Spindle power for cutting guitar bodies

I’m interested in possibly buying a Onefinity machine, not sure which one.
A concern I have is router or spindle power for cutting hardwoods used in solid body guitars.

I had tried a Shark HD520 and discovered that the 2HP spindle was not strong enough to cut through thick wood, (2" thick pine) without struggling with a lot of chatter even going very slow with the feed and speed, taking very shallow cuts (0.12" at a pass). This was just pine, I believe maple, walnut or oak would have been almost impossible without damage.

The Shark HD520 sellers do offer a 3HP spindle kit for $1,300, which might have been an option for me, however it seems as if the machine wasn’t intended for anything more than for making signs and plaques. The rigidity of the whole machine is questionable, if using for cutting through anything other than soft wood, or for carving/engraving in hard wood.

It would be great to hear from someone who has also used on of the Onefinity machines for similar purposes, hardwoods more than 1" thick.

I value strength and rigidity over size of the work area (bed). I wouldn’t need anything larger than 3’ x 3’.

If anyone could offer some input, share experience or advise me in which Onefinity machine could do the work I described without labored effort (or fear or damaging the machine), that would sincerely be appreciated.


Hey Tony,

chatter is unlikely to come from the spindle – at least if it is a real spindle (a frequency-controlled three-phase induction motor) that hangs on a good VFD. If you use a spindle with 2.2 kW mechanical power at the shaft, and two magnetic poles which means about 0.9 Nm @ 24,000 rpm @ 400 Hz, and you have chatter, usually it’s the CNC machine that is the weak spot (unless you exaggerated with some cutting parameters).

You say “2 HP” spindle but be careful, some chinese manufacturers write e.g. “2.2 kW” on their spindle but do not mean the mechanical power available at the shaft, but only the so-called apparent electric power. The real mechanical power is much less then. See here for details.

Also when milling wood, it is important to have high torque at high speed (up to 24,000 rpm). Unlike metals, wood has a poor thermal conductivity so tends to get hot, and when milling wood, the heat is evacuated nearly exclusively with the chips. Have you already seen this video? Look at the rotational speeds, they mill everything with high speeds.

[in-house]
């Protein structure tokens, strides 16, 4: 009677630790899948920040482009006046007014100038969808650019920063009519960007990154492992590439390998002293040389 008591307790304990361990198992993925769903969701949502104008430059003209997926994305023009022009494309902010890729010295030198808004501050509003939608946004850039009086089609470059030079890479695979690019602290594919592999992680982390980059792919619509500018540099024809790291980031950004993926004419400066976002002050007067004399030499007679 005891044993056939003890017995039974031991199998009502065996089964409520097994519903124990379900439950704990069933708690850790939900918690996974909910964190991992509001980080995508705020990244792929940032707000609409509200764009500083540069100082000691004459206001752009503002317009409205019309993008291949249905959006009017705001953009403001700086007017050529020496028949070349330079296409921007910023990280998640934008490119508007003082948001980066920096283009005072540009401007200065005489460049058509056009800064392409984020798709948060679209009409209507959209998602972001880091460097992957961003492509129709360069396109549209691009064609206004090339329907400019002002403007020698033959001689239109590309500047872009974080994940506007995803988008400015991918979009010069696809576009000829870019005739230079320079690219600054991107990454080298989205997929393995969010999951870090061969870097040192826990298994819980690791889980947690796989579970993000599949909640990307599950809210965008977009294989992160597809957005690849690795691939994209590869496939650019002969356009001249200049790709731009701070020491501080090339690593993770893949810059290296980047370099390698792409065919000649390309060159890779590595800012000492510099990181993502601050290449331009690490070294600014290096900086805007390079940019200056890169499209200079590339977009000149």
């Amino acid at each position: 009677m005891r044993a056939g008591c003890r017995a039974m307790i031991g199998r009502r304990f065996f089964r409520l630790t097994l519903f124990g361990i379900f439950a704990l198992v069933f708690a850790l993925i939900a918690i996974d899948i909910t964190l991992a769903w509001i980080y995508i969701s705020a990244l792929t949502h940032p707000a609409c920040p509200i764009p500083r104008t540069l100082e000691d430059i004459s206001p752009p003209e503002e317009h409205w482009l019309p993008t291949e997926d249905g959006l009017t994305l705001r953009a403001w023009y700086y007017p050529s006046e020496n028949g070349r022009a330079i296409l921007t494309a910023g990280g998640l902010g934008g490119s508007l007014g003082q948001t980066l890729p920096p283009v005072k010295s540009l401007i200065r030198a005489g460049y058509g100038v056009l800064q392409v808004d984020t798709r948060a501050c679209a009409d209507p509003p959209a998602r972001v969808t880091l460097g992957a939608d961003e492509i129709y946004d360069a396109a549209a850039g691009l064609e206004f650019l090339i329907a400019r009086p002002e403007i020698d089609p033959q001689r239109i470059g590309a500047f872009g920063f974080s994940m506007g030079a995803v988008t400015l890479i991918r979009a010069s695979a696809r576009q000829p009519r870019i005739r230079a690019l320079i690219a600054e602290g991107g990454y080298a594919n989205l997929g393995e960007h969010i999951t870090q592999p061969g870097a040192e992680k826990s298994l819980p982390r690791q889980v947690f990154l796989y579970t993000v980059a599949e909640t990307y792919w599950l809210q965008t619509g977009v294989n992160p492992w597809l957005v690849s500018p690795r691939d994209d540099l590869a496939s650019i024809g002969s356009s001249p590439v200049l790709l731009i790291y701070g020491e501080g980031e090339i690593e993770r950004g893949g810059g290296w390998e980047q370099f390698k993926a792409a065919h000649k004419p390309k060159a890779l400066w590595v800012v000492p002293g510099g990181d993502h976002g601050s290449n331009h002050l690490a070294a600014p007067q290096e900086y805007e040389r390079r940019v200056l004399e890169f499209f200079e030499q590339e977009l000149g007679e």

For the difference between router and spindle see here.

Welcome to the forum!


PS: Here you can see a spindle driven to its limits. It’s a Jianken 2.5 kW but as Jianken writes the so-called apparent power on their nameplates, the mechanical power should be someting around 1.8 kW. It is rated 6.6 A but you can see in the video that it is driven to 10 A (on longer duration the VFD would trip then). Also you can see a link to milling black locust with a 8 mm roughing bit with a 6.6 kW spindle.

PS2: Pine is a soft wood, but its knotholes and the dark part of growth rings is denser and harder than a hardwood. That’s why softwood timber with knotholes is only present in the furniture industry since the advent of HSS. Conifer knotholes made hardened carbon steel (as used in handplanes and chisels until the 1950s) dull or break it.

Here’s my experience FWIW. I make guitars on my 1F with very dense woods like Wenge, Purple Heart, Padauk, Hard Maple, etc.

  1. I have a Journeyman model that’s about 18 months old now. It’s on a QCW frame.
  2. I use the Huanyang VFD - 1.5kW 2HP - 110V/120V Input
  3. I use the Huanyang Water Cooled Spindle - 110V 800W 24000RPM
  4. I use mainly Amana bits @ 18,000 RPM
  5. I tend to follow the rule of cut depth no more than 1/2 bit diameter. I often go a little less.
  6. Feed rates are typically a little lower than Amana’s suggested rate.

Overall, my milling takes a bit of a conservative approach. I’d rather get a great cut on an expensive piece of wood than try to save a little time.

I’m building one-off instruments, so batching out a bunch of Tele bodies or similar is not my thing. If that’s what you want to do, then my little setup may not be relevant. But for accurate milling of custom instruments, the quality and performance has been excellent. Recent examples below. All bodies, necks, fingerboards, etc cut from rough stock on the Onefinity. Hope this helps.


Similar to @karma, I started using the 800w (1hp ish) spindle and later upgraded to a 2.2kw (3hp ish) spindle and have used both to mill guitar bodies and necks out of many different hardwoods. The main difference between them is the 2.2kw can do it faster which might make a difference if you’re going for higher production rates but for one off type applications either can work.


Those issues with pine suggest some serious errors with setup or programming. At 0.12 inch per pass even a lowly trim router should have no issues.

@karma do you use your cnc for fret slotting or a saw? If cnc, what bit(s) do you use?


I have an X35 Woodworker
90% of my work is in kiln dried british oak the other 10% being ash beech or maple profile cutting and area clearance
I run Huanyang Water Cooled Spindle 1.5kw 2hp
1/4" down cut or compression usually Amana or SP Tools
19.000 rpm
Profile cutting full tool width
70" per min feed rate
30" per min plunge rate
2.54mm step over
4mm depth of cut
Apologies for the mixture of units
Timber secure to spoil board using painters tape and CA glue
Chip evacuation is important I use a combination of dust extraction and also compressed air jets
I tend to treat suppliers feeds and speeds as a guide and a starting point and amend to what gives me a good finish good tool life and time balance as a lot of my items are production runs sometimes 200 of
One particular job that I make many hundreds of is from 5mm oak profile cut full cutter width and I use 1/8" bit compression bit
75" per min feed rate
30" per min plunge rate
2.5mm depth of cut
again apologies for the mixture of units
Trial and error is the way forward but only change one parameter at a time.